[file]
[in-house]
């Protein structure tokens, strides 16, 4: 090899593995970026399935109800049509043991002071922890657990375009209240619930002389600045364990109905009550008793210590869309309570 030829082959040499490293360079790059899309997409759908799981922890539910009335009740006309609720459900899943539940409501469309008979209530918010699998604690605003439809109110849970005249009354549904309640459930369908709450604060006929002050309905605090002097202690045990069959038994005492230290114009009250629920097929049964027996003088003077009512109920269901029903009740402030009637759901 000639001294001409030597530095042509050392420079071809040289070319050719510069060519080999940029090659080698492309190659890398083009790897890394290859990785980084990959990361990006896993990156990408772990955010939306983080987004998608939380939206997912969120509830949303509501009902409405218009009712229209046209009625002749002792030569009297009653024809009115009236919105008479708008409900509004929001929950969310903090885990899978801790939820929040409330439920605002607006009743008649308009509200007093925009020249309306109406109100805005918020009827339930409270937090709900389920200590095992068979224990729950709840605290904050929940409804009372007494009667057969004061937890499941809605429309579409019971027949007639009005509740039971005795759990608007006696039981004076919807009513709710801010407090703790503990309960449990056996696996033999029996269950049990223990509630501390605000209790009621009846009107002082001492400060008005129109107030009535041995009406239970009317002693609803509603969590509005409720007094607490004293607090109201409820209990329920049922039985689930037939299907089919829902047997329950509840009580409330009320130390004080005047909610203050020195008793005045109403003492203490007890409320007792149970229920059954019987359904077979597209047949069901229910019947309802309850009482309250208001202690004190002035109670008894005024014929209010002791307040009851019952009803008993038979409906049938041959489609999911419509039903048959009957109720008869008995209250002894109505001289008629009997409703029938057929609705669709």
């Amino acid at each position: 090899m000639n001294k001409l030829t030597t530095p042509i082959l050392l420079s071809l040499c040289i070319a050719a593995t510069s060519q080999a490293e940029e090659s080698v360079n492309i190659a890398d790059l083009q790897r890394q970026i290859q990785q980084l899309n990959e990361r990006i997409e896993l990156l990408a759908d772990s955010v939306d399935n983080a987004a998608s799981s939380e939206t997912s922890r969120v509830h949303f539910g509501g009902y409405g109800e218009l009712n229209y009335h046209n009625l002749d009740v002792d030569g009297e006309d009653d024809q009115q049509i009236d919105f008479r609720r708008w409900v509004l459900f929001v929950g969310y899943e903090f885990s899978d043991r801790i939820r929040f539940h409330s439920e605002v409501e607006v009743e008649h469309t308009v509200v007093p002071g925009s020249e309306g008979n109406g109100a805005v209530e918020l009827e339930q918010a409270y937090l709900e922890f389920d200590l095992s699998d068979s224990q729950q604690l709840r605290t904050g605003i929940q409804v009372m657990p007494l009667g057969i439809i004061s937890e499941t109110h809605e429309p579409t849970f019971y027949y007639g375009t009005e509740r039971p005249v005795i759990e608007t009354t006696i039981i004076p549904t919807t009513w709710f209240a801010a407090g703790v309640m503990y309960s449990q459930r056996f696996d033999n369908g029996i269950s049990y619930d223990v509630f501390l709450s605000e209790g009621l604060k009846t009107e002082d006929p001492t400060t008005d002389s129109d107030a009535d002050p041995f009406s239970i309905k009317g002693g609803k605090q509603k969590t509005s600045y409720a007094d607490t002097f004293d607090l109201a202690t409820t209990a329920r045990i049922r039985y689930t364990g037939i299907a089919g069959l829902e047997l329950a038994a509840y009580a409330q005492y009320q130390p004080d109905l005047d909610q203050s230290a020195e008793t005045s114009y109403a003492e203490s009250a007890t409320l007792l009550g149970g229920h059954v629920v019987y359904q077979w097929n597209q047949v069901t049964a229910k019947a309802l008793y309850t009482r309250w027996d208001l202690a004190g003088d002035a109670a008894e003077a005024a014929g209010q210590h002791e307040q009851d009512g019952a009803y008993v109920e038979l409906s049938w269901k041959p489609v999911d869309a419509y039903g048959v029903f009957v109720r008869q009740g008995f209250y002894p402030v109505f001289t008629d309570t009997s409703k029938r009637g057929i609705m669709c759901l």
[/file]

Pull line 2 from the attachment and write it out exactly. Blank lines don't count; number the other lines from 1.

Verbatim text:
């Protein structure tokens, strides 16, 4: 090899593995970026399935109800049509043991002071922890657990375009209240619930002389600045364990109905009550008793210590869309309570 030829082959040499490293360079790059899309997409759908799981922890539910009335009740006309609720459900899943539940409501469309008979209530918010699998604690605003439809109110849970005249009354549904309640459930369908709450604060006929002050309905605090002097202690045990069959038994005492230290114009009250629920097929049964027996003088003077009512109920269901029903009740402030009637759901 000639001294001409030597530095042509050392420079071809040289070319050719510069060519080999940029090659080698492309190659890398083009790897890394290859990785980084990959990361990006896993990156990408772990955010939306983080987004998608939380939206997912969120509830949303509501009902409405218009009712229209046209009625002749002792030569009297009653024809009115009236919105008479708008409900509004929001929950969310903090885990899978801790939820929040409330439920605002607006009743008649308009509200007093925009020249309306109406109100805005918020009827339930409270937090709900389920200590095992068979224990729950709840605290904050929940409804009372007494009667057969004061937890499941809605429309579409019971027949007639009005509740039971005795759990608007006696039981004076919807009513709710801010407090703790503990309960449990056996696996033999029996269950049990223990509630501390605000209790009621009846009107002082001492400060008005129109107030009535041995009406239970009317002693609803509603969590509005409720007094607490004293607090109201409820209990329920049922039985689930037939299907089919829902047997329950509840009580409330009320130390004080005047909610203050020195008793005045109403003492203490007890409320007792149970229920059954019987359904077979597209047949069901229910019947309802309850009482309250208001202690004190002035109670008894005024014929209010002791307040009851019952009803008993038979409906049938041959489609999911419509039903048959009957109720008869008995209250002894109505001289008629009997409703029938057929609705669709």